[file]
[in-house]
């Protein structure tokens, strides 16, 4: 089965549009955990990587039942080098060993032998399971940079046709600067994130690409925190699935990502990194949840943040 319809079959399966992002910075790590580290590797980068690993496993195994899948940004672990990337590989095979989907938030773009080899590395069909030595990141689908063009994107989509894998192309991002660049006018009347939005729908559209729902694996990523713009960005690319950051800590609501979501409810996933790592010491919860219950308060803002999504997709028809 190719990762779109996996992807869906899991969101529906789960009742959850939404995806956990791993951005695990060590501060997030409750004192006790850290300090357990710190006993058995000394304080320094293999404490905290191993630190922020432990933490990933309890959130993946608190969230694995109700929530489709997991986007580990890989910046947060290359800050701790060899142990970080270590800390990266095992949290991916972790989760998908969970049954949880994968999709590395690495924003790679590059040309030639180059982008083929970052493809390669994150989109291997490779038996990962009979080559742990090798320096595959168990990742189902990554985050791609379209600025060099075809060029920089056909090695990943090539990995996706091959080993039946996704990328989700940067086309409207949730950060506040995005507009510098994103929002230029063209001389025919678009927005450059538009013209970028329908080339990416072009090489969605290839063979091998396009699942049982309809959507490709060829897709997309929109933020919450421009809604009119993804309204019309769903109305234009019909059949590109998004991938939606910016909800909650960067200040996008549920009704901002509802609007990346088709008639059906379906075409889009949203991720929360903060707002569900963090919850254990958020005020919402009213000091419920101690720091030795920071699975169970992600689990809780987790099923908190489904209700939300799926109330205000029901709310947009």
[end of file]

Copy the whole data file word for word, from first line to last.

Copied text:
[in-house]
């Protein structure tokens, strides 16, 4: 089965549009955990990587039942080098060993032998399971940079046709600067994130690409925190699935990502990194949840943040 319809079959399966992002910075790590580290590797980068690993496993195994899948940004672990990337590989095979989907938030773009080899590395069909030595990141689908063009994107989509894998192309991002660049006018009347939005729908559209729902694996990523713009960005690319950051800590609501979501409810996933790592010491919860219950308060803002999504997709028809 190719990762779109996996992807869906899991969101529906789960009742959850939404995806956990791993951005695990060590501060997030409750004192006790850290300090357990710190006993058995000394304080320094293999404490905290191993630190922020432990933490990933309890959130993946608190969230694995109700929530489709997991986007580990890989910046947060290359800050701790060899142990970080270590800390990266095992949290991916972790989760998908969970049954949880994968999709590395690495924003790679590059040309030639180059982008083929970052493809390669994150989109291997490779038996990962009979080559742990090798320096595959168990990742189902990554985050791609379209600025060099075809060029920089056909090695990943090539990995996706091959080993039946996704990328989700940067086309409207949730950060506040995005507009510098994103929002230029063209001389025919678009927005450059538009013209970028329908080339990416072009090489969605290839063979091998396009699942049982309809959507490709060829897709997309929109933020919450421009809604009119993804309204019309769903109305234009019909059949590109998004991938939606910016909800909650960067200040996008549920009704901002509802609007990346088709008639059906379906075409889009949203991720929360903060707002569900963090919850254990958020005020919402009213000091419920101690720091030795920071699975169970992600689990809780987790099923908190489904209700939300799926109330205000029901709310947009």